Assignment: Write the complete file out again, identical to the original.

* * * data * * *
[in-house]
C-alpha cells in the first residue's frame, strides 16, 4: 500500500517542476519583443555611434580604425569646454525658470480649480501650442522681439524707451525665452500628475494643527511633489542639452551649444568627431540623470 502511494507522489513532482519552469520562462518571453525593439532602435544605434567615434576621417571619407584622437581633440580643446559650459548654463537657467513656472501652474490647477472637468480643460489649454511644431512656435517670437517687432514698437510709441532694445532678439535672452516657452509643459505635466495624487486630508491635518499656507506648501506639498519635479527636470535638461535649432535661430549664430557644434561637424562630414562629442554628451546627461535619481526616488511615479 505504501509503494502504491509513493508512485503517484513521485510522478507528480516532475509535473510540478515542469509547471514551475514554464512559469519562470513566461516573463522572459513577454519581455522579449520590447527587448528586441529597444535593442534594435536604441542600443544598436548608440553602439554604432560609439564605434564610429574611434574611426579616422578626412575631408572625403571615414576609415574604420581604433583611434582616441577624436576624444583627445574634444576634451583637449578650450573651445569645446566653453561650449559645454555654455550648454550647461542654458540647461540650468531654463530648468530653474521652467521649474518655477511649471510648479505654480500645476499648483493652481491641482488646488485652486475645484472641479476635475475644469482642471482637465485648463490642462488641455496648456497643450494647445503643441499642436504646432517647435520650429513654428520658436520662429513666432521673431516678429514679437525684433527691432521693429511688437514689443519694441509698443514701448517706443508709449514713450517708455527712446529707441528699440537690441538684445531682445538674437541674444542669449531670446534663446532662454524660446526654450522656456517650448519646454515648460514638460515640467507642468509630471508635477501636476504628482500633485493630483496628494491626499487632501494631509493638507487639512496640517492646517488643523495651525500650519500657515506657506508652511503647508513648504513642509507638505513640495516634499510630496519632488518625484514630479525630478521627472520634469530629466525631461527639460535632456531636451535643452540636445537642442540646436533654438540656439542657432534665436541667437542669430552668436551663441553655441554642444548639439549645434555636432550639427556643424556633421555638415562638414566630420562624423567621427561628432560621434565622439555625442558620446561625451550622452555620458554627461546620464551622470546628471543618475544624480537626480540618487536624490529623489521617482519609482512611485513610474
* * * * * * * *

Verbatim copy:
[in-house]
C-alpha cells in the first residue's frame, strides 16, 4: 500500500517542476519583443555611434580604425569646454525658470480649480501650442522681439524707451525665452500628475494643527511633489542639452551649444568627431540623470 502511494507522489513532482519552469520562462518571453525593439532602435544605434567615434576621417571619407584622437581633440580643446559650459548654463537657467513656472501652474490647477472637468480643460489649454511644431512656435517670437517687432514698437510709441532694445532678439535672452516657452509643459505635466495624487486630508491635518499656507506648501506639498519635479527636470535638461535649432535661430549664430557644434561637424562630414562629442554628451546627461535619481526616488511615479 505504501509503494502504491509513493508512485503517484513521485510522478507528480516532475509535473510540478515542469509547471514551475514554464512559469519562470513566461516573463522572459513577454519581455522579449520590447527587448528586441529597444535593442534594435536604441542600443544598436548608440553602439554604432560609439564605434564610429574611434574611426579616422578626412575631408572625403571615414576609415574604420581604433583611434582616441577624436576624444583627445574634444576634451583637449578650450573651445569645446566653453561650449559645454555654455550648454550647461542654458540647461540650468531654463530648468530653474521652467521649474518655477511649471510648479505654480500645476499648483493652481491641482488646488485652486475645484472641479476635475475644469482642471482637465485648463490642462488641455496648456497643450494647445503643441499642436504646432517647435520650429513654428520658436520662429513666432521673431516678429514679437525684433527691432521693429511688437514689443519694441509698443514701448517706443508709449514713450517708455527712446529707441528699440537690441538684445531682445538674437541674444542669449531670446534663446532662454524660446526654450522656456517650448519646454515648460514638460515640467507642468509630471508635477501636476504628482500633485493630483496628494491626499487632501494631509493638507487639512496640517492646517488643523495651525500650519500657515506657506508652511503647508513648504513642509507638505513640495516634499510630496519632488518625484514630479525630478521627472520634469530629466525631461527639460535632456531636451535643452540636445537642442540646436533654438540656439542657432534665436541667437542669430552668436551663441553655441554642444548639439549645434555636432550639427556643424556633421555638415562638414566630420562624423567621427561628432560621434565622439555625442558620446561625451550622452555620458554627461546620464551622470546628471543618475544624480537626480540618487536624490529623489521617482519609482512611485513610474